Close … and maybe a Small Panatela if not a Churchill? March 4, 2012Posted by ianinsheffield in Inspiration, Musings.
Tags: badges, CAS, dml competition, dml conference, san francisco
Back from a much warmer and sunnier (at least than Sheffield in February) San Francisco and the DML Badges Competition and DML Conference 2012. It’s been a real privilege to be able to attend these two events and certainly not something I’d normally have the opportunity to enjoy.
The first day, as I mentioned in the previous post,was spent at CAS prepping for our pitch.
There were a lot of people there, many teams having half a dozen and more members. Having just a single representative from each half was quite rare, but perhaps allowed us to make faster progress. Along with many serious and intense discussions, it also seemed that folks were having fun and enjoying each other’s company too. Less frivolity on the second day as teams readied for their pitches. We were one the first tranche and our pitch seemed to go OK – just one tricky question from one particular member of the panel of three judges. Didn’t recognise him at the time – one Mark Surman? Well I don’t suppose he knew me either.
A real shame about the pitches was that we didn’t get the chance to see each other’s presentations and enjoy hearing interesting and knowledgeable people talking about their passions. But given the complexity of the whole process and in the interests of fairness, I guess that wasn’t really a possibility.
But what of the result? Did we win? Well sadly no; not in name anyway. (All the winners are listed here) Given the pedigree of many of the winners (Carnegie Mellon Robotics Academy, Smithsonian National Design Museum, University of Michigan, Disney-Pixar, Intel, Microsoft, Badgeville and many more), there’s no shame in that I feel. Though in a way we still won because the solution offered by Richard with whom we were partnered has in fact been funded:
This partnership will allow Moodle to extend their current work, enabling badges and permit Mahara to add badges to their Gradebook resulting in a deeply representative electronic portfolio.
Given the importance and pervasiveness of Moodle and Mahara, funding the development of this infrastructure was crucial for Badges and in fact two other technical solutions were also funded – one for WordPress and one for the Peer-2-Peer University. Since our ICT Quests are delivered through Moodle, we’ll still enjoy the benefits from this development.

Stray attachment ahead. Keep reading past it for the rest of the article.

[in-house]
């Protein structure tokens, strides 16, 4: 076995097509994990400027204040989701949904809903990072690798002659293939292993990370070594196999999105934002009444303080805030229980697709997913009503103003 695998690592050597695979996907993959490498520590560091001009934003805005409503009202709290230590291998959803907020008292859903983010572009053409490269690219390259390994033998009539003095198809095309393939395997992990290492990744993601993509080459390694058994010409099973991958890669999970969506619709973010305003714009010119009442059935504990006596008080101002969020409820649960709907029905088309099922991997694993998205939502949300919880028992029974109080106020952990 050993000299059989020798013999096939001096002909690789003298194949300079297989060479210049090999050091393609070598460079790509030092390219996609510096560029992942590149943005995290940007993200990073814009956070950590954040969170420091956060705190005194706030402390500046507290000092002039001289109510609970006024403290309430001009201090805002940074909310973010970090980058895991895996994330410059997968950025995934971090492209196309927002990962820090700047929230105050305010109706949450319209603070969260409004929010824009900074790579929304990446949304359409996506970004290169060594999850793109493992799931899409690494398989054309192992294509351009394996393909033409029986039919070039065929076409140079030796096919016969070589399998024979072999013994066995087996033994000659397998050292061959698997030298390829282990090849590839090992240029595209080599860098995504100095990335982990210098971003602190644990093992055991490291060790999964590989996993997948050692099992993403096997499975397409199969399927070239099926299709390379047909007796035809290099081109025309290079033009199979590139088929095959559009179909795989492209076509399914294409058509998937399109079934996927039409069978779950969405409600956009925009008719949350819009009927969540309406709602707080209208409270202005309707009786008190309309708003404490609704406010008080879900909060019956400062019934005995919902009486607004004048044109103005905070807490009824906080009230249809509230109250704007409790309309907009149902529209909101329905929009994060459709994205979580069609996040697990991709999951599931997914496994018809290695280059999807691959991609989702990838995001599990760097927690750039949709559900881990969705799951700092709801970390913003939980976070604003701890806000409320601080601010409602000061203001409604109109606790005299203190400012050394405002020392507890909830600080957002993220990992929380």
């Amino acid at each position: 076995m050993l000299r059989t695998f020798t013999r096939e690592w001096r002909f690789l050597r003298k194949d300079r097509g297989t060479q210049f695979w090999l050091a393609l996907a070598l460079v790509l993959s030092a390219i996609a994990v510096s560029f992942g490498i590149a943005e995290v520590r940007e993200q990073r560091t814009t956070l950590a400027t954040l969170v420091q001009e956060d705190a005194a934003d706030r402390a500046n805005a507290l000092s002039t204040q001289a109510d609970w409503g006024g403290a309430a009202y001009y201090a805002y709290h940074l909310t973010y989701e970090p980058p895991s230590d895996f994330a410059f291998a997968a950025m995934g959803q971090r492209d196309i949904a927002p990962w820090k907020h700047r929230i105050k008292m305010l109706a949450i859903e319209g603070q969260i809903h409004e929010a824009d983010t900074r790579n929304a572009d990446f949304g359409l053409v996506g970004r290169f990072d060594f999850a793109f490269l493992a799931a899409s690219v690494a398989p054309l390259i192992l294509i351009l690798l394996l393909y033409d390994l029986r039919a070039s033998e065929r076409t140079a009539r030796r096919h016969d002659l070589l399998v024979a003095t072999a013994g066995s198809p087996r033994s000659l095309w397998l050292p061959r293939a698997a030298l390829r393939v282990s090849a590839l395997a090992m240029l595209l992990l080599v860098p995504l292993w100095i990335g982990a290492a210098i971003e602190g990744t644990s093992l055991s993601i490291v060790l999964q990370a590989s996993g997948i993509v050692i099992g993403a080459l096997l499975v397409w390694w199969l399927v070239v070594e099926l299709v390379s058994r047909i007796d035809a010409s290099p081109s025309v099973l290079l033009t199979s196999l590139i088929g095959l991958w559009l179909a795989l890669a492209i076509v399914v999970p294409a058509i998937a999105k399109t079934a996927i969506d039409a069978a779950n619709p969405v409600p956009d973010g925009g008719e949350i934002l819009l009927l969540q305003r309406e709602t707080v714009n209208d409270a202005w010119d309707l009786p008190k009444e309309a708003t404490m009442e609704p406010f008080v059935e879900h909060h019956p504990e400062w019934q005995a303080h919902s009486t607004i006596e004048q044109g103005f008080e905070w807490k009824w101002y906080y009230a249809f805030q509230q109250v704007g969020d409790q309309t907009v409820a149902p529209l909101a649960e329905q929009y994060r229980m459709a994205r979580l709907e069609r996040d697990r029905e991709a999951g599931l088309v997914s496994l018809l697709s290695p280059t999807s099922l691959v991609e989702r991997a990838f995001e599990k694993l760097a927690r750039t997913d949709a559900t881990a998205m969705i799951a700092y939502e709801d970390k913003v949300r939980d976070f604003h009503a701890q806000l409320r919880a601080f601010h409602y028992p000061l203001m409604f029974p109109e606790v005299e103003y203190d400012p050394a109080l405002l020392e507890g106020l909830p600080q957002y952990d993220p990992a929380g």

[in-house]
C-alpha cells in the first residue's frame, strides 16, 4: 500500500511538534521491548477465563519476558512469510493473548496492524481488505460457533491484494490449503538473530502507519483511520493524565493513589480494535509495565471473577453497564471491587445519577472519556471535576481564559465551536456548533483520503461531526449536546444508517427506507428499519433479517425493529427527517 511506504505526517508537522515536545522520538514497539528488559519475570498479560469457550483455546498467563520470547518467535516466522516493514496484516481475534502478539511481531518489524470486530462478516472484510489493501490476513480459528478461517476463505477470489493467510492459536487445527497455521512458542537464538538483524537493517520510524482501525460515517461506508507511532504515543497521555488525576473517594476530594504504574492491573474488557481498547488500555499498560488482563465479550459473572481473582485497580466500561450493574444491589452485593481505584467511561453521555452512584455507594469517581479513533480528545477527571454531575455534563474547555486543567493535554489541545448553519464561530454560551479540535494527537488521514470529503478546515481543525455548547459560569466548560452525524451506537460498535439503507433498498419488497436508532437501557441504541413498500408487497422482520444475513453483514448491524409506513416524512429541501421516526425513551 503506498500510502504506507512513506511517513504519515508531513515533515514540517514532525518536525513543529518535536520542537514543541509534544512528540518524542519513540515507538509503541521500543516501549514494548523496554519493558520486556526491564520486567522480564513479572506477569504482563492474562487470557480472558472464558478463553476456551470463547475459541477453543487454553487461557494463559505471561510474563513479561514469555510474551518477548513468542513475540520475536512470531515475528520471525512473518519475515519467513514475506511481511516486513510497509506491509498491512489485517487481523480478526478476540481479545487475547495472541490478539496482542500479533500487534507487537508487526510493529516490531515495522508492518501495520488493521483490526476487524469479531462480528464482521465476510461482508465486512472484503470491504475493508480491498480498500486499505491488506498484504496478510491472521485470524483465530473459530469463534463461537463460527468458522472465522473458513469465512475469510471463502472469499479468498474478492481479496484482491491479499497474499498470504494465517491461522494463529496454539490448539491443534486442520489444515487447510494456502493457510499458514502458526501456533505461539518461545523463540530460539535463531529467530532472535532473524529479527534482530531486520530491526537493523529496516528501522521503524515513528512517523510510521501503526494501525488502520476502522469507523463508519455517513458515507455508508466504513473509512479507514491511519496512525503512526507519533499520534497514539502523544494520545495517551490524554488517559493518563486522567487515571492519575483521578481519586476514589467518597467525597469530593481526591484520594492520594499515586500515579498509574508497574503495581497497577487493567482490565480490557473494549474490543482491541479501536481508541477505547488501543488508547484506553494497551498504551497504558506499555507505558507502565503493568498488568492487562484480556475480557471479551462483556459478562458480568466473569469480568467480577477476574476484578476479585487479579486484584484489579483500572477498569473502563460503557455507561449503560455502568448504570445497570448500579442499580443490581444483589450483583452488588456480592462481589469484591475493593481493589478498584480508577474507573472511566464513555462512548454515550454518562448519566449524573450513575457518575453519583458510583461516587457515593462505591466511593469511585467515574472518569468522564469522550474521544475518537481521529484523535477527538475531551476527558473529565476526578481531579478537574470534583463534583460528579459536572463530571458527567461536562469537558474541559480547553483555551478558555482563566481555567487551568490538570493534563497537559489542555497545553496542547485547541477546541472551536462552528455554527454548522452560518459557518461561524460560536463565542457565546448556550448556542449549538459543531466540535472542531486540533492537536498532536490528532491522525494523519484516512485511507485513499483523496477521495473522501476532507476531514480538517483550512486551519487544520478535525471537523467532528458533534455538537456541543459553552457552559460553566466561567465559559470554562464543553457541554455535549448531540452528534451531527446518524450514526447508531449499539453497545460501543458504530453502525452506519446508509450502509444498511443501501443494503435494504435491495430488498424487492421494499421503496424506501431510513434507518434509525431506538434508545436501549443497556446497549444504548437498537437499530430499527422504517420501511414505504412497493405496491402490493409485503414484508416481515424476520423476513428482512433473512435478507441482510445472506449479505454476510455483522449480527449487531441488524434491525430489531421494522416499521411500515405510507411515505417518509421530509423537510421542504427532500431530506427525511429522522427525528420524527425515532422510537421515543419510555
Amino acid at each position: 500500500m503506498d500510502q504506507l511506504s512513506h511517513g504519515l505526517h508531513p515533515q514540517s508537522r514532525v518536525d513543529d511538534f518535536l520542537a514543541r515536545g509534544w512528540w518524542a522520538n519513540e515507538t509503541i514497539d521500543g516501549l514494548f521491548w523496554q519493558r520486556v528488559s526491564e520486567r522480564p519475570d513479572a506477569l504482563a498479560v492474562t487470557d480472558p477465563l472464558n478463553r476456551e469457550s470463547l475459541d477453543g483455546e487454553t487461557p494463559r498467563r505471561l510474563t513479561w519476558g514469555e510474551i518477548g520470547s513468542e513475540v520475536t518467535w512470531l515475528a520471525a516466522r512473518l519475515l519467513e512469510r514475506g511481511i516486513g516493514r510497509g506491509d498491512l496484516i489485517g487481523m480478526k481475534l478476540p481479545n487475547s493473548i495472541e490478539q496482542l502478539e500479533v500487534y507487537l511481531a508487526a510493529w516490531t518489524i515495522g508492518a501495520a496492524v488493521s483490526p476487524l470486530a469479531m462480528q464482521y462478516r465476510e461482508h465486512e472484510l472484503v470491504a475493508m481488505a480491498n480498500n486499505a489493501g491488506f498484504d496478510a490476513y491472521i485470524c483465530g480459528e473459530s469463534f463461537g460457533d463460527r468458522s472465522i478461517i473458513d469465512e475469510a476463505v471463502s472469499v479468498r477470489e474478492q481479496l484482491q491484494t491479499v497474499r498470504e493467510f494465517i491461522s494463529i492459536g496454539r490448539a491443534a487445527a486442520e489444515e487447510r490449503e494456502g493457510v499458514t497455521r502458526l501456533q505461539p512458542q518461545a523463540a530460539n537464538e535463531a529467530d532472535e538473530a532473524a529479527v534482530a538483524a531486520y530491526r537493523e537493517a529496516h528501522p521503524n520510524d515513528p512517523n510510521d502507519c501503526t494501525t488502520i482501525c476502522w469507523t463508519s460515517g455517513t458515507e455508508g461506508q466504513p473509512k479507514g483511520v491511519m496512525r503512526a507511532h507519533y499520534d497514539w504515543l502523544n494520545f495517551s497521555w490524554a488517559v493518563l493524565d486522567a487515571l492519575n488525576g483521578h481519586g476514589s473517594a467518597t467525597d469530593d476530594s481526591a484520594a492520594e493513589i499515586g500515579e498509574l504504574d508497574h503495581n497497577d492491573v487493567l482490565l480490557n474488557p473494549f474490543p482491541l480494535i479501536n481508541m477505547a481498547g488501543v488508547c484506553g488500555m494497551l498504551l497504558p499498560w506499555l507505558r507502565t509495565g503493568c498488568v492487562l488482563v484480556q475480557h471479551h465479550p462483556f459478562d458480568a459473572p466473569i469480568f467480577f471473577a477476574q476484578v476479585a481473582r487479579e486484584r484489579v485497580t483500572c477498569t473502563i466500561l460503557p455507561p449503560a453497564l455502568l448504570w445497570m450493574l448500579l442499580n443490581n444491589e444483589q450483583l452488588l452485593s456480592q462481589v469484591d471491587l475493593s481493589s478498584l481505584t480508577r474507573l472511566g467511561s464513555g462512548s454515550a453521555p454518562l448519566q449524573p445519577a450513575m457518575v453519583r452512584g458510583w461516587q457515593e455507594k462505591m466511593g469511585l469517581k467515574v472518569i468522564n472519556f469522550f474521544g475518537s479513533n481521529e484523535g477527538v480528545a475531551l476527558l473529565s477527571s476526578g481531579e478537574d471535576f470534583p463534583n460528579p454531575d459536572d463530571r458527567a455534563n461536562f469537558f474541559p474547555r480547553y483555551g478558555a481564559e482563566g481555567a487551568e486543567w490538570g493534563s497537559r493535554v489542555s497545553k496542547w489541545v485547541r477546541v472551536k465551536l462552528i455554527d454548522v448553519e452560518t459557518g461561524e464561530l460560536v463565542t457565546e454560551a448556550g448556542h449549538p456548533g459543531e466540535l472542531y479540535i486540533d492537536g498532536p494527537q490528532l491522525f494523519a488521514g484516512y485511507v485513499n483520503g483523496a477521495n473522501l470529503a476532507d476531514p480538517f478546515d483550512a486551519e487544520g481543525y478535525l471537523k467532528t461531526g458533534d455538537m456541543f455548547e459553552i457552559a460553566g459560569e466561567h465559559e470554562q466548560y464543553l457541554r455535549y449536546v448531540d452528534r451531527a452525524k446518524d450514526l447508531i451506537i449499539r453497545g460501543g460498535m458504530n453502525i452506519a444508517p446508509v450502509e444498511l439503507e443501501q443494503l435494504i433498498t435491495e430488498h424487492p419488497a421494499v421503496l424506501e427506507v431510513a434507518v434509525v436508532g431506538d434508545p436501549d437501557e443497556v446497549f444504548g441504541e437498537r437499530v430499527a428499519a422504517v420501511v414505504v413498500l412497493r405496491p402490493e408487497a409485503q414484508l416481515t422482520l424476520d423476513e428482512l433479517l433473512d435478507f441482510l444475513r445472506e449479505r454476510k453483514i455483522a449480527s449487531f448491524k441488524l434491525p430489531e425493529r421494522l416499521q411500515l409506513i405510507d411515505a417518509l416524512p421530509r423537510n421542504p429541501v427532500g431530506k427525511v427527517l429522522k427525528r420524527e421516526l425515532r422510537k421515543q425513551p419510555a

And what of the DML Conference? Despite only being able to attend on the first day before I had to return home, I was able to enjoy listening to words of great wisdom from John Seeley-Brown, take part in two seminar/panel discussions (“Women and Girls Engaging with Technology” and “Are Badges the Answer? Perspectives on Motivation for Lifelong Learning”) and be inspired and entertained by the Ignite Talk speakers in the evening.
Oh and did I mention it was all in San Francisco?
… “Be sure to wear some flowers in your hair” February 22, 2012Posted by ianinsheffield in Inspiration, Musings, Web 2.0.
Tags: competition, dml, dml competition, finals, ict quests
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It only seems like a short while ago that I first became aware of the Open Badges movement:
Learning today happens everywhere, not just in the classroom. But it’s often difficult to get recognition for skills and achievements that happen outside of school. Mozilla’s Open Badges project is working to solve that problem, making it easy for anyone to issue, earn and display badges across the web — through a shared infrastructure that’s free and open to all. The result: helping learners everywhere display 21st century skills, unlock career and educational opportunities, and level up in their life and work.
The project we’ve recently been working on in school (ICT Quests) seemed to be being constructed in a way which could benefit from the principles of Open Badges. So when the DML Badges for Lifelong Learning competition was announced, the possibility of offering an entry seemed to make sense. Well I’m not quite sure how, but we seem to have dropped lucky. Our submission not only got through the first round of selection, but we’ve been invited to the finals! They’re taking place in San Francisco next Tuesday & Wednesday, with the overall winners to be announced on the first day of the DML Conference.